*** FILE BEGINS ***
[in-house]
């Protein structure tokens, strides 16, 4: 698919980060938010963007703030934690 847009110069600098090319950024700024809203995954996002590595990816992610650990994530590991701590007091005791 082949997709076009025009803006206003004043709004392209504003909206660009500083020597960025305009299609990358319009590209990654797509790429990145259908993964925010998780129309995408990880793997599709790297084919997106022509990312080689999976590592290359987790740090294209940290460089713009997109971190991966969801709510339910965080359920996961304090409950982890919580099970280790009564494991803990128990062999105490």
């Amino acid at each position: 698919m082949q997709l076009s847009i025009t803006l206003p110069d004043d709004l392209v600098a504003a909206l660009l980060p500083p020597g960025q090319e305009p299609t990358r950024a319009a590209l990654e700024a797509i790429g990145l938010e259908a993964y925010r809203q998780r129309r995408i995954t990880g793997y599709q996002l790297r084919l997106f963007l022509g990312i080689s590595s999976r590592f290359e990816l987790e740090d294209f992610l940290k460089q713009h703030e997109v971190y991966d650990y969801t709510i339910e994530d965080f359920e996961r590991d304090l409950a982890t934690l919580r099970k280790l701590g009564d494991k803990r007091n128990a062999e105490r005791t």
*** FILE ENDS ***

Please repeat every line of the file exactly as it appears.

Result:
[in-house]
């Protein structure tokens, strides 16, 4: 698919980060938010963007703030934690 847009110069600098090319950024700024809203995954996002590595990816992610650990994530590991701590007091005791 082949997709076009025009803006206003004043709004392209504003909206660009500083020597960025305009299609990358319009590209990654797509790429990145259908993964925010998780129309995408990880793997599709790297084919997106022509990312080689999976590592290359987790740090294209940290460089713009997109971190991966969801709510339910965080359920996961304090409950982890919580099970280790009564494991803990128990062999105490």
């Amino acid at each position: 698919m082949q997709l076009s847009i025009t803006l206003p110069d004043d709004l392209v600098a504003a909206l660009l980060p500083p020597g960025q090319e305009p299609t990358r950024a319009a590209l990654e700024a797509i790429g990145l938010e259908a993964y925010r809203q998780r129309r995408i995954t990880g793997y599709q996002l790297r084919l997106f963007l022509g990312i080689s590595s999976r590592f290359e990816l987790e740090d294209f992610l940290k460089q713009h703030e997109v971190y991966d650990y969801t709510i339910e994530d965080f359920e996961r590991d304090l409950a982890t934690l919580r099970k280790l701590g009564d494991k803990r007091n128990a062999e105490r005791t």